Until the Kila show, we'd had a somewhat limited pallette of music. Our city tour had included about six rainbow sightings (testament not to some mystical magic but to the fact that it rained heavily about every fifteen minutes)and sampled an array of tourist shops from couture of Kilkenny on Nassau Street to the shite-and-shamrock of Carroll's on O'Connelly Street, each blaring something quintessentially Irish over their loudspeakers. I admit, there's nothing like the relentlessly ebullient pop-tinged Sharon Shannon to send you dancing and lilting up to the till, Aran sweater in hand. In between the shops, and everywhere on the streets were the Romanian gypsy street musicians, duos of alto sax and piano accordions playing some sort of tango-esque polka. And one lone woman on Grafton Street, playing a concertina.

Kila was an exciting change. They played about a 45-minute selection of tunes I recognized as "hits" from the six or so Kila albums in heavy rotation on our home stereo. The highlight for me was "Last Mile Home," title track from a recent album, and a song that lead singer Ronan O'Snodaigh introduced as a Christmas song that honors the plight of Dublin's homeless. I stood there entranced, and so appreciative that they were really saying something about the city's homeless, one of which knocked me out of my daze, reeking of the sweet sour smell of a long day of whiskey and trying to entice Soul Sister and I to dance. I admit, with a little embarassment, that I did not dip in my pocket to share spare change. Instead, being one of two women alone together at night in a foreign city, I chose to completely ignore him. He stood beside us, swaying for some time, but occasionally talking to imaginary friend on the handset of a white 1970s-era wall phone, which was connected by a curly cord to the base, inside his jacket. Completely mad, the poor creature. Which is how homelessness begins, so often.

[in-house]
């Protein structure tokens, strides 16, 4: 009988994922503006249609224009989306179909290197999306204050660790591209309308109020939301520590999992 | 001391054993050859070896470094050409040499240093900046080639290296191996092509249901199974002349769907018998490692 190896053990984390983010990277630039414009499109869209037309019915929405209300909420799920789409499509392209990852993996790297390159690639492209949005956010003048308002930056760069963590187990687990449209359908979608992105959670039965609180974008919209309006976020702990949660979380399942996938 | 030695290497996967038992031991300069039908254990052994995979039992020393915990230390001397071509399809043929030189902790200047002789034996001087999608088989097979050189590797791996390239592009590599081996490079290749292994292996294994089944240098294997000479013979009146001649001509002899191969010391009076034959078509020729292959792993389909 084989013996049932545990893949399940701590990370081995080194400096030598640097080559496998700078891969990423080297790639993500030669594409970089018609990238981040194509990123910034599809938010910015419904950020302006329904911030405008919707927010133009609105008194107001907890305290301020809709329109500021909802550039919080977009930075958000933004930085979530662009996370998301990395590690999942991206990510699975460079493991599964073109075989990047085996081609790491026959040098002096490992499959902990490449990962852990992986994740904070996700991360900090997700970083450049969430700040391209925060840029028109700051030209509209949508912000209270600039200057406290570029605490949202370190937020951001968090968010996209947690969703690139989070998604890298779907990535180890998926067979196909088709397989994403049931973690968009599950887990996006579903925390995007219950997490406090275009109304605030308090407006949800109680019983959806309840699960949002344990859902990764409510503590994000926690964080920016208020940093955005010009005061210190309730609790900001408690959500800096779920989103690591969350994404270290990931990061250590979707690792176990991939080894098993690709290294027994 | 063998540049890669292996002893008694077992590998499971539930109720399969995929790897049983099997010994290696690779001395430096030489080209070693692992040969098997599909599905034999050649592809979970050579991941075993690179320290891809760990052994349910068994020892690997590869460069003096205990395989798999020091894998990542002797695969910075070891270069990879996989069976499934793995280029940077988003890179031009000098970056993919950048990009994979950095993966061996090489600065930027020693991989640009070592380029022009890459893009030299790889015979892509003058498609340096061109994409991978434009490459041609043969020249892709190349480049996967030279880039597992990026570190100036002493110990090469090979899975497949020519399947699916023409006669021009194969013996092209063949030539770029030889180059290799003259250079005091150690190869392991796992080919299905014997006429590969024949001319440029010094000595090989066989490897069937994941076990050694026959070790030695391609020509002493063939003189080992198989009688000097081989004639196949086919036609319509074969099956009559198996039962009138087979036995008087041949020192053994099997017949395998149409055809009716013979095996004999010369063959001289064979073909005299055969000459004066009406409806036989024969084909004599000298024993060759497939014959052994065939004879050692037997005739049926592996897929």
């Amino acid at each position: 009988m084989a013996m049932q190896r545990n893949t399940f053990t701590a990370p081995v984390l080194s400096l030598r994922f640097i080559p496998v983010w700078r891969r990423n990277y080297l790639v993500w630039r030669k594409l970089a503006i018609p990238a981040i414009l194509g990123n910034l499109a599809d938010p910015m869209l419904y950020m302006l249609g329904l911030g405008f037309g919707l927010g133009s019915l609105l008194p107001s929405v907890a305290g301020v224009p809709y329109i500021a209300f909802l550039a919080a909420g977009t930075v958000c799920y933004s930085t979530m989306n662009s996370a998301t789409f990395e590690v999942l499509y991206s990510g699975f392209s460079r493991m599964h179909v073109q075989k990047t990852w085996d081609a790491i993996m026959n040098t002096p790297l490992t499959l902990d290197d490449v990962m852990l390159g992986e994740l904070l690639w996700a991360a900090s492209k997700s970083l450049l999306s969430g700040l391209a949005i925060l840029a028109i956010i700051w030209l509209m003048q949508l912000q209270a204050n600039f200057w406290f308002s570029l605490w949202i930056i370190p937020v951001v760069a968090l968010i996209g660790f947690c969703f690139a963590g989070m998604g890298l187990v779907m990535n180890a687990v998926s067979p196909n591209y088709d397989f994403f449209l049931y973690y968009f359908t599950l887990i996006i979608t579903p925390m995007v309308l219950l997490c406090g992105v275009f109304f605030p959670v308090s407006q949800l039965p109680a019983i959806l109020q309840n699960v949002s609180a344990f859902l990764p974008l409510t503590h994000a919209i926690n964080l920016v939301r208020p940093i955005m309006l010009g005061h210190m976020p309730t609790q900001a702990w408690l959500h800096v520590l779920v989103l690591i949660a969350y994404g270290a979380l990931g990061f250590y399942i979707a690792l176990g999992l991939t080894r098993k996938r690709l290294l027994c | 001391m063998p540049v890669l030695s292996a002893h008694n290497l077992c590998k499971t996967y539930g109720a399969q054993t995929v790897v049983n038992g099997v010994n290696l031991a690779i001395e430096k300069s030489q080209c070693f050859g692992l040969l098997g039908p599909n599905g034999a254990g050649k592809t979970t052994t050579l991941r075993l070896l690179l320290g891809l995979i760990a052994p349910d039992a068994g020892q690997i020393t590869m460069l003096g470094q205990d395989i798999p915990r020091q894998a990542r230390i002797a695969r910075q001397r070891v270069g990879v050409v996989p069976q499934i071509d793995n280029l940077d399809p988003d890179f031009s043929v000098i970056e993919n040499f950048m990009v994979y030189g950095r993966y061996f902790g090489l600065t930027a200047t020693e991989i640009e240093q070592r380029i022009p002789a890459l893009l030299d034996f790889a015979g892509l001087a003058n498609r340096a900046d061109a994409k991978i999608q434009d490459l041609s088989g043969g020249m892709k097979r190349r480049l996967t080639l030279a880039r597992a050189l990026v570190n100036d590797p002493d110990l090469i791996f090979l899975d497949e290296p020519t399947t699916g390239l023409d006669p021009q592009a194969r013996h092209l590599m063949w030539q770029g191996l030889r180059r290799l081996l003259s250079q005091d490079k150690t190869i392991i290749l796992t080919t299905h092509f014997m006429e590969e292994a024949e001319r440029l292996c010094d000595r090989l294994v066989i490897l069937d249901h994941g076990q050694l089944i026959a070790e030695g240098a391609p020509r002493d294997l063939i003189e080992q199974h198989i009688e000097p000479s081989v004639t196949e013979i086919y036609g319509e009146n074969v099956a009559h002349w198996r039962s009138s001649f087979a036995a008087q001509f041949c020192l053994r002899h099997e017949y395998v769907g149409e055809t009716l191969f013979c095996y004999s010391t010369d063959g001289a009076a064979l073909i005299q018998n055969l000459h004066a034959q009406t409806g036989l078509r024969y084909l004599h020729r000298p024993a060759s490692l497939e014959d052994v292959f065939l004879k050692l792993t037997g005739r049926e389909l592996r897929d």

Kila finished their set with "Silent Night," sung and played on acoustic guitar by the flute player, joined by the multiracial gospel choir that had preceded their set.

The festivities thus concluded, we did the only proper thing: headed for a pint. We walked 100 yards south and turned west along the quay of the LIffey, and ducked into the Arlington Hotel, a 6,000 square foot wood-and-brass rich pub that boasted "Irish music nightly." Well, it being only 7:30, the only music being blasted over the loudspeaker was, you guessed it, Sharon Shannon. This time alternating with the Dubliners and Christy Moore.

We left the city at 9:30 on a Malahide Train, getting off at our Kilbarrack stop, and arriving "home" to a meat-and-two-veg dinner cooked by Soul Mama-in-Law, and the loving embrace of my girl, who'd spent the day with Nana and Grand-dad.

I didn't practice a note on Sunday, but this thought has been running through my head: "How much do you need to practice?" The answer: "It all depends on how good you want to be, and what you're willing to give up." I wouldn't have changed one second of my day. Today, I was willing to embrace a fun-filled life of high-level mediocrity with not one regret.